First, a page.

Parents sometimes take their young child to the home of a person who is caring for one or more other children. Infants and children under two-and-one-half need:

  • More adults per child than older children require
  • A lot of individual attention
  • The same caregiver(s) over a long period of time
  • A caregiver who will play and talk with them, smile with them, praise them for their achievements, and enjoy them

Parents should seek a caregiver who is warm, caring, self-confident, attentive, and responsive to the children. The caregiver should be able to encourage social skills and positive behavior, and set limits on negative ones. Parents should be sensitive to the caregiver's capacity to relate to children of different ages. Some individuals can work well only with children at a specific stage of development.

It is wise for parents to find out how long the individual plans to work in this day care job. High turnover of individuals, several turnovers, or any turnover at critical points of development, can distress the child. If parents think or feel the day care they have chosen is unsatisfactory, they should change caregivers. All parents have the right to drop in during the day and make an unannounced visit.

Many children, particularly after the age of three, benefit from good, group day care, where they can have fun and learn how to interact with others. Child and adolescent psychiatrists suggest that parents seek day care services with:

  • trained, experienced teachers who enjoy, understand and can lead children
  • enough teachers and assistants, ideally, at least one for every five children, small rather than large groups if possible. (Studies have shown that five children with one caregiver is better than 20 children with four caregivers)
  • staff that has been there for a long period of time
  • opportunities for creative work, imaginative play, and physical activity
  • space to move indoors and out
  • lots of drawing and coloring materials and toys, as well as equipment such as swings, wagons, jungle gyms, etc.

If the child seems afraid to go to day care, parents should introduce the new environment gradually: at first, the mother or father can go along, staying nearby while the child plays. The parent and child can stay for a longer period each day until the child wants to become part of the group.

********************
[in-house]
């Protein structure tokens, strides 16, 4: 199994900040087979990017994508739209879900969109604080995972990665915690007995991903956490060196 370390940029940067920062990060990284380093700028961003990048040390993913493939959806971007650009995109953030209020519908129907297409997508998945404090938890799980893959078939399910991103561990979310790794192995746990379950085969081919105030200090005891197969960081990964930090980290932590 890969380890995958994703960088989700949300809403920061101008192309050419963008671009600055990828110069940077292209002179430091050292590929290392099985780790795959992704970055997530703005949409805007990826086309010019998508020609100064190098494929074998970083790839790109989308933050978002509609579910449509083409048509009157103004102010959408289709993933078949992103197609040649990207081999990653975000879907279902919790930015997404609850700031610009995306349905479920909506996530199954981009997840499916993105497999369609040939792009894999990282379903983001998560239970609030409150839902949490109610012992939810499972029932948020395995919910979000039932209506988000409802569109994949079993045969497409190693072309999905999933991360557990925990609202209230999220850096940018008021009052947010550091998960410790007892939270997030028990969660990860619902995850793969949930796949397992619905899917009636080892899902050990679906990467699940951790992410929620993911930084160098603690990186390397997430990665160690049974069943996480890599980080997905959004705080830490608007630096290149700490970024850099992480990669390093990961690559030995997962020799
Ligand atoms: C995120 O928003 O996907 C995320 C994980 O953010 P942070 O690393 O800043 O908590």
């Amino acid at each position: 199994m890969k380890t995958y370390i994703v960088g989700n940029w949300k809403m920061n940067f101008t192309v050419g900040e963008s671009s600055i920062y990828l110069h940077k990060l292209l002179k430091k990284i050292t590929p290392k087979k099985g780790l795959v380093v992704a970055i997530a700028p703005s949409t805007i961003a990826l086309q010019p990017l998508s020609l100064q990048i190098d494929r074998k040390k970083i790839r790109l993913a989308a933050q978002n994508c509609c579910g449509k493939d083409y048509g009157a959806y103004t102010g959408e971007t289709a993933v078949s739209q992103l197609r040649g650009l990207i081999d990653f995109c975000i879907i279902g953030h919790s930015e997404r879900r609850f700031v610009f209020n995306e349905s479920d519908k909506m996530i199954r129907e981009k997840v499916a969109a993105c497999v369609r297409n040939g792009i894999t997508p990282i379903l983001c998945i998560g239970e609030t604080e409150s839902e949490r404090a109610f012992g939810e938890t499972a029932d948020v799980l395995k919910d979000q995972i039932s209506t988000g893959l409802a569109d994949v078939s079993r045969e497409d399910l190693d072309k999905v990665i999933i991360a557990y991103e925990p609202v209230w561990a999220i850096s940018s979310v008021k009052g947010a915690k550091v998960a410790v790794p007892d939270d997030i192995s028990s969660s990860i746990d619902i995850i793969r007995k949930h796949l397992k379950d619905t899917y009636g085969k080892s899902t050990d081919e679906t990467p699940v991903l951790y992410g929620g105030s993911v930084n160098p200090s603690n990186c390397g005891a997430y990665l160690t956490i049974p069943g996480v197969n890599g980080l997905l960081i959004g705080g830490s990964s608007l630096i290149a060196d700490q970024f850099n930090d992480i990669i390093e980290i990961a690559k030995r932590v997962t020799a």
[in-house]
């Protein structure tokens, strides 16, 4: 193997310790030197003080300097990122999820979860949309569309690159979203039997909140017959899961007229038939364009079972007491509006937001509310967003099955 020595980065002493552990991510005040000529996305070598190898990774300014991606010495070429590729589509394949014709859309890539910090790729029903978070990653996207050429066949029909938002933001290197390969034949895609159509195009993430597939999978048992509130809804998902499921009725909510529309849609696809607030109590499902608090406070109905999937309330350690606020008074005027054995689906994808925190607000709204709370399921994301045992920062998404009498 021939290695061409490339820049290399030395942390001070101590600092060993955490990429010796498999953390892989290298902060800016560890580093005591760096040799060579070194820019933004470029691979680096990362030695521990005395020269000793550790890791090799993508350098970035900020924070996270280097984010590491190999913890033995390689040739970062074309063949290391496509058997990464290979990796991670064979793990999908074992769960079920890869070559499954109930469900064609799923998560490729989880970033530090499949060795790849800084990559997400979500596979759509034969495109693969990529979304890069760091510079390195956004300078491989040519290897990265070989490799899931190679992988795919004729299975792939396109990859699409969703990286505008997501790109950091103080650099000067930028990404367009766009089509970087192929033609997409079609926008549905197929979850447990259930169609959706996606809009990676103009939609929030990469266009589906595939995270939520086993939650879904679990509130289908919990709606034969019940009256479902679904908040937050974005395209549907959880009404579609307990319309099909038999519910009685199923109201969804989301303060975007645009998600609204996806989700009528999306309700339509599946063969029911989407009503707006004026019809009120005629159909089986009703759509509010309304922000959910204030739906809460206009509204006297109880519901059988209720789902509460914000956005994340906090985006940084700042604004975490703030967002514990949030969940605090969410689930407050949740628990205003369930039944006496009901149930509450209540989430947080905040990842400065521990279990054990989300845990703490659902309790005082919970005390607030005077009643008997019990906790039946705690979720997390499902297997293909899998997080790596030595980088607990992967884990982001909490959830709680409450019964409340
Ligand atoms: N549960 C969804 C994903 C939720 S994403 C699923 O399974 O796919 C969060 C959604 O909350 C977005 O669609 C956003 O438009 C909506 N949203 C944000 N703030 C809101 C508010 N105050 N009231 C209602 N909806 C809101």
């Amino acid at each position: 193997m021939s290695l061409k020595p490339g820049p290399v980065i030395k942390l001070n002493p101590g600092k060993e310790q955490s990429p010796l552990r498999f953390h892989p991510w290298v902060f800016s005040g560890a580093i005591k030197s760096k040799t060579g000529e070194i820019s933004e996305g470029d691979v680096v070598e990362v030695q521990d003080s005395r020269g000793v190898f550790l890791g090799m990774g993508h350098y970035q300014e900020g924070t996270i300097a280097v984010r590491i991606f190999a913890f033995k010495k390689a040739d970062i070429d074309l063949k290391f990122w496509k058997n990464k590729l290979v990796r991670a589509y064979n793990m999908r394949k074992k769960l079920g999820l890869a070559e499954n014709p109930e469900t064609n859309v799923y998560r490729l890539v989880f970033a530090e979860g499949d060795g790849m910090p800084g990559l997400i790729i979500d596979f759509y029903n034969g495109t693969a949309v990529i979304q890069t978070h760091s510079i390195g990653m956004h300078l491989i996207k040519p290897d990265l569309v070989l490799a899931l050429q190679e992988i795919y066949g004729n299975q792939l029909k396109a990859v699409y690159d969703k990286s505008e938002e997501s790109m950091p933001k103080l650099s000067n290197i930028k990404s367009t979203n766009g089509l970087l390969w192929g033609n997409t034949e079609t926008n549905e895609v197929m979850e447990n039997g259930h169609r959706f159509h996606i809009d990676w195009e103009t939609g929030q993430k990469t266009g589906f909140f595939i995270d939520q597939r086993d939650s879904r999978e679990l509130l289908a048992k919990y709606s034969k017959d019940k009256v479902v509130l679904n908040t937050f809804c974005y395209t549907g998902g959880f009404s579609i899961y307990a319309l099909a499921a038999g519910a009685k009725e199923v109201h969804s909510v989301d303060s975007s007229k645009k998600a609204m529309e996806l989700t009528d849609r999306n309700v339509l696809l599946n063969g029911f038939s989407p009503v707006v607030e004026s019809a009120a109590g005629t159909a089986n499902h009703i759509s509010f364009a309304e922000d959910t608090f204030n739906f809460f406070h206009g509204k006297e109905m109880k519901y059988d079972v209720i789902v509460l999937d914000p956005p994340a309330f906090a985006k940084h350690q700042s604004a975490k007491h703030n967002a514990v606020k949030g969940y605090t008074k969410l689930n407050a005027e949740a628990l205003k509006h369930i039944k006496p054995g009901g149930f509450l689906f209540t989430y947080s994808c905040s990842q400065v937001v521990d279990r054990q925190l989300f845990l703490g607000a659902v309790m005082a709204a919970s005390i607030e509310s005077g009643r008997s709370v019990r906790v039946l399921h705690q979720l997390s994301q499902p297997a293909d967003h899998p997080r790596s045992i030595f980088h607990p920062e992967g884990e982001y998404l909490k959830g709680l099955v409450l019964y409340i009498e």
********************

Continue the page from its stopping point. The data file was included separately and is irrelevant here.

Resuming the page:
Though parents may worry about how the child will do, they should show pleasure in helping their child succeed. If the child shows unusual or persistent terror about leaving home, parents should discuss it with their pediatrician.

 

Article #20 Updated 5/99

All Family Resources wishes to thank the (AACAP) for giving us permission to use this article.

The American Academy of Child and Adolescent Psychiatry (AACAP) represents over 6,900 child and adolescent psychiatrists who are physicians with at least five years of additional training beyond medical school in general (adult) and child and adolescent psychiatry.

Facts for Families is developed and distributed by the American Academy of Child and Adolescent Psychiatry (AACAP). Facts sheets may be reproduced for personal or educational use without written permission, but cannot be included in material presented for sale. To order full sets of FFF, contact Public Information, 1.800.333.7636.  Free distribution of individual Facts sheets is a public service of the AACAP Special Friends of Children Fund. Please make a tax deductible contribution to the AACAP Special Friends of Children Fund and support this important public outreach. (AACAP, Special Friends of Children Fund, P.O. Box 96106, Washington, D.C. 20090).
   
All Family Resources
4286 Redwood Hwy. Suite 401 San Rafael, CA 94903
Phone: 415-491-9170  
Email the Webmaster
1998 - 2001All Family Resources, http://www.familymanagement.com. All Rights Reserved
Terms of Use